It is noteworthy that the ancient world tried to fill their “godly gap” with all sorts of deities, which led to much confusion and countless animal sacrifices to multiple gods in case any of them are angry. Worship to one God, almighty and all wise, was very attractive to many. The Jews were exclusive about Judaism, but allowed Gentiles into their fold under strict adherence to the Law and limited access to the Temple. Christianity, preaching a loving, welcoming God, ready to save and bless with no animal sacrifices, was a balm of peace and assurance in a world of many and mostly hostile gods.
The synagogue is now of Satan as it became an assembly working against the purposes of God. This happens when the Presence of the Lord leaves the community of believers and rebellious people determine the agenda. Read about the rebellion of Korah and God’s purification of disloyalty to His chosen leaders, even with their weaknesses. No leader is perfect, but he is the anointed of God and God will deal with him. Rebellion can be very confusing and leave the sheep scattered.
They gathered together against Moses and Aaron, and said to them, “You take too much upon yourselves, for all the congregation is holy, every one of them, and the Lord is among them. Why then do you exalt yourselves above the assembly of the Lord?” So when Moses heard it, he fell on his face; and he spoke to Korah and all his company, saying, “Tomorrow morning the Lord will show who is His and who is holy, and will cause him to come near to Him. That one whom He chooses He will cause to come near to Him. (Numbers 16:3,4,5)
The period of ten days is symbolic for a short and limited time. Prison in those days was mostly a prelude to death. Christianity was persecuted under many accusations – cannibalism (eating flesh and drinking blood – symbolic in communion, but deliberately falsely understood), lust – love message distorted, family break-ups, fire-raisers with talk of the apocalypse, disloyal to Rome because their refusal to worship Caesar, etc.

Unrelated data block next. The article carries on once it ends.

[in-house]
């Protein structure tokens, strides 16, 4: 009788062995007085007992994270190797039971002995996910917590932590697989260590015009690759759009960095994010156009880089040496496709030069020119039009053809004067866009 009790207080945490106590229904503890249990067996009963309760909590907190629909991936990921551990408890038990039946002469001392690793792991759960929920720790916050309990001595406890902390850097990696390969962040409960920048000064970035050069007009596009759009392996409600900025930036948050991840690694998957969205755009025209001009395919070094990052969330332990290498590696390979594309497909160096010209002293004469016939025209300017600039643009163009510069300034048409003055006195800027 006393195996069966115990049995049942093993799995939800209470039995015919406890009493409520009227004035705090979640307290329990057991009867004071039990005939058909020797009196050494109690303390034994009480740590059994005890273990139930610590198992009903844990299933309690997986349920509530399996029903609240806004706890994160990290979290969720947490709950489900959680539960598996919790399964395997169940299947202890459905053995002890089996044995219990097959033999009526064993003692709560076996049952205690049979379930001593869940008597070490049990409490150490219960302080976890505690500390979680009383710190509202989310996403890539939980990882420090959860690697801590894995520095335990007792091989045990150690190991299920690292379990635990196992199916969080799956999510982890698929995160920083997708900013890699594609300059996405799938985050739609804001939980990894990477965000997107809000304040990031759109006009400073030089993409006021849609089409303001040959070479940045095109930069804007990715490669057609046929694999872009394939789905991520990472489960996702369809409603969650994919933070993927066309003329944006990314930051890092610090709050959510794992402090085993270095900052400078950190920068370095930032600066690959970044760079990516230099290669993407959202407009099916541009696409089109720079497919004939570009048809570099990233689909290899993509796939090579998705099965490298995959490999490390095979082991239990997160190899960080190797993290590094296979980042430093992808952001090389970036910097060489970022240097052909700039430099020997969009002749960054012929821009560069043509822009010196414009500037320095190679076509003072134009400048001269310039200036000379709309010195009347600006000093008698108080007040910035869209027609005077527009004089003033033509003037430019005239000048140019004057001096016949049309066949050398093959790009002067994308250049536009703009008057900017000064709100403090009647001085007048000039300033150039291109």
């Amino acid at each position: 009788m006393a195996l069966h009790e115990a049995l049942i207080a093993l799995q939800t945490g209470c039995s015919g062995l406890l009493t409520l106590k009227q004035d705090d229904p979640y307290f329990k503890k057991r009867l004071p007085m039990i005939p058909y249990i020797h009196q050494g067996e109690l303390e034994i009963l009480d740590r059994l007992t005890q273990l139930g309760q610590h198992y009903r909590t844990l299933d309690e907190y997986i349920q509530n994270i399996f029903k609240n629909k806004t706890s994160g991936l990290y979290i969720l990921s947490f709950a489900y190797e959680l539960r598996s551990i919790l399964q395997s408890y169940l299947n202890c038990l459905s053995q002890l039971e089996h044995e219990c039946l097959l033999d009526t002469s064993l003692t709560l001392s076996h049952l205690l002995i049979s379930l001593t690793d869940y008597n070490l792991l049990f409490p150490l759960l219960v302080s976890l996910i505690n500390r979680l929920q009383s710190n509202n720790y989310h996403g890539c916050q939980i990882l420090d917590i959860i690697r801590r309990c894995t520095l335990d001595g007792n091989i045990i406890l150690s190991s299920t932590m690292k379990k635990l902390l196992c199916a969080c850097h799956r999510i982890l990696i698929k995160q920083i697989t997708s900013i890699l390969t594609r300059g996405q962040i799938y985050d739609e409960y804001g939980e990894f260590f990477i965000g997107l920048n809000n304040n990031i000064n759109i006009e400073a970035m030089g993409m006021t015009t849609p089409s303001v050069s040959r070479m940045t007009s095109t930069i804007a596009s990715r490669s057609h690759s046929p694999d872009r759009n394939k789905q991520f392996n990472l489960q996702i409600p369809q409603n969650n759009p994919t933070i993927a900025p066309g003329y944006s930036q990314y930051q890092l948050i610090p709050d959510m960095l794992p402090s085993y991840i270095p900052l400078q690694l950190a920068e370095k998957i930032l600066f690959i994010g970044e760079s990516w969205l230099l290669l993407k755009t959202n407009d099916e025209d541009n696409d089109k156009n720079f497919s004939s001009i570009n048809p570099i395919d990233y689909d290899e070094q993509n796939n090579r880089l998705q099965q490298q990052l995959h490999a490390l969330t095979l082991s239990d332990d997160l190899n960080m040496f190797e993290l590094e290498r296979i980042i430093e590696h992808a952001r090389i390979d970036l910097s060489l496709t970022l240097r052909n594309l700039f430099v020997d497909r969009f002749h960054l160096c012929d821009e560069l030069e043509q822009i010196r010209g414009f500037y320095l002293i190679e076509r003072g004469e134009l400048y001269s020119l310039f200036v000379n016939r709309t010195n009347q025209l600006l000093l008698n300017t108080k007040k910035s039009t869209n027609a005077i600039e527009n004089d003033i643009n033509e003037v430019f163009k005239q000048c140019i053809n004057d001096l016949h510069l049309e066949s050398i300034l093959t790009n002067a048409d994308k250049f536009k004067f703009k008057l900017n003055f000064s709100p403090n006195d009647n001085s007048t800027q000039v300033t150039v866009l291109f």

The crown of life is a victorious crown of triumph in battle. The victor’s crown is stephanos in Greek and diadem in Latin. The Romans loved crowns. They wore them to banquets, the games and even for worship. The crown of Jesus is everlasting and depicts victory over the second death.
The second death is only ever mentioned in Revelation (20:6,14 and 21:8) and means eternal separation from God. The Sadducees (a Jewish religious group slightly different from the Pharisees) believed there was no life after death. Some Jews believed in an intermediate phase, much like the Catholic doctrine of purgatory. Daniel 12:2 and John 5:29 talk about the graves of the faithful dead. For us, the word of Jesus to the murderer on the cross next to Him is our guide to death.
And Jesus said to him, “Assuredly, I say to you, today you will be with Me in Paradise.” Luke 23:43. Physical death is a mystery, but never scary. Jesus was victorious over death and took the sting out of the finality and overwhelming helplessness of death. (1 Corinthians 15:55)
My prayer is, Pebble pal, that you will read Revelation with a humble, but confident spirit of understanding and share in the blessing of prophecy. Safely shaded under His wing and sheltered in His shadow (Psalm 91) in the invisible kingdom of God on earth, all the confusion and evil around us are described and predicted in this book, to encourage us that we belong to another world and live here only as pilgrims and strangers, never victims, but as overcomers. (Hebrews 11:13)
Next time: Pergamum(os) and Thyatira.